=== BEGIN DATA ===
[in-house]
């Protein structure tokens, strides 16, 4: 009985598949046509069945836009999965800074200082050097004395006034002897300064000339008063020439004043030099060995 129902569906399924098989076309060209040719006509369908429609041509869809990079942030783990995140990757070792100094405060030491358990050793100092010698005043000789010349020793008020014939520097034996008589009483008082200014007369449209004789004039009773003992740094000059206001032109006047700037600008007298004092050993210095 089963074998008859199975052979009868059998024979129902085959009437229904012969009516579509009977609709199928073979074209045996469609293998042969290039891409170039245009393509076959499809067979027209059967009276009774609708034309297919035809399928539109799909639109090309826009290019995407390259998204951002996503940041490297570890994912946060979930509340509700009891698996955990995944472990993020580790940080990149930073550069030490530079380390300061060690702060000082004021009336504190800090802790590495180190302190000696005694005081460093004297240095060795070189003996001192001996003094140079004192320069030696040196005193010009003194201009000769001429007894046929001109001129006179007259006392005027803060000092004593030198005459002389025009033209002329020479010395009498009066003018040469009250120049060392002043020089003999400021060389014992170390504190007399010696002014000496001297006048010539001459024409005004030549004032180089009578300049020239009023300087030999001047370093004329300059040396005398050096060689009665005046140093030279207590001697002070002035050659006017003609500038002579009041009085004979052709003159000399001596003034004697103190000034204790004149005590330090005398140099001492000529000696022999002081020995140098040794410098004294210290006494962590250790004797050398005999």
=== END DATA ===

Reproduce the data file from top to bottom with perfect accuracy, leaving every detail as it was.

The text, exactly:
[in-house]
């Protein structure tokens, strides 16, 4: 009985598949046509069945836009999965800074200082050097004395006034002897300064000339008063020439004043030099060995 129902569906399924098989076309060209040719006509369908429609041509869809990079942030783990995140990757070792100094405060030491358990050793100092010698005043000789010349020793008020014939520097034996008589009483008082200014007369449209004789004039009773003992740094000059206001032109006047700037600008007298004092050993210095 089963074998008859199975052979009868059998024979129902085959009437229904012969009516579509009977609709199928073979074209045996469609293998042969290039891409170039245009393509076959499809067979027209059967009276009774609708034309297919035809399928539109799909639109090309826009290019995407390259998204951002996503940041490297570890994912946060979930509340509700009891698996955990995944472990993020580790940080990149930073550069030490530079380390300061060690702060000082004021009336504190800090802790590495180190302190000696005694005081460093004297240095060795070189003996001192001996003094140079004192320069030696040196005193010009003194201009000769001429007894046929001109001129006179007259006392005027803060000092004593030198005459002389025009033209002329020479010395009498009066003018040469009250120049060392002043020089003999400021060389014992170390504190007399010696002014000496001297006048010539001459024409005004030549004032180089009578300049020239009023300087030999001047370093004329300059040396005398050096060689009665005046140093030279207590001697002070002035050659006017003609500038002579009041009085004979052709003159000399001596003034004697103190000034204790004149005590330090005398140099001492000529000696022999002081020995140098040794410098004294210290006494962590250790004797050398005999």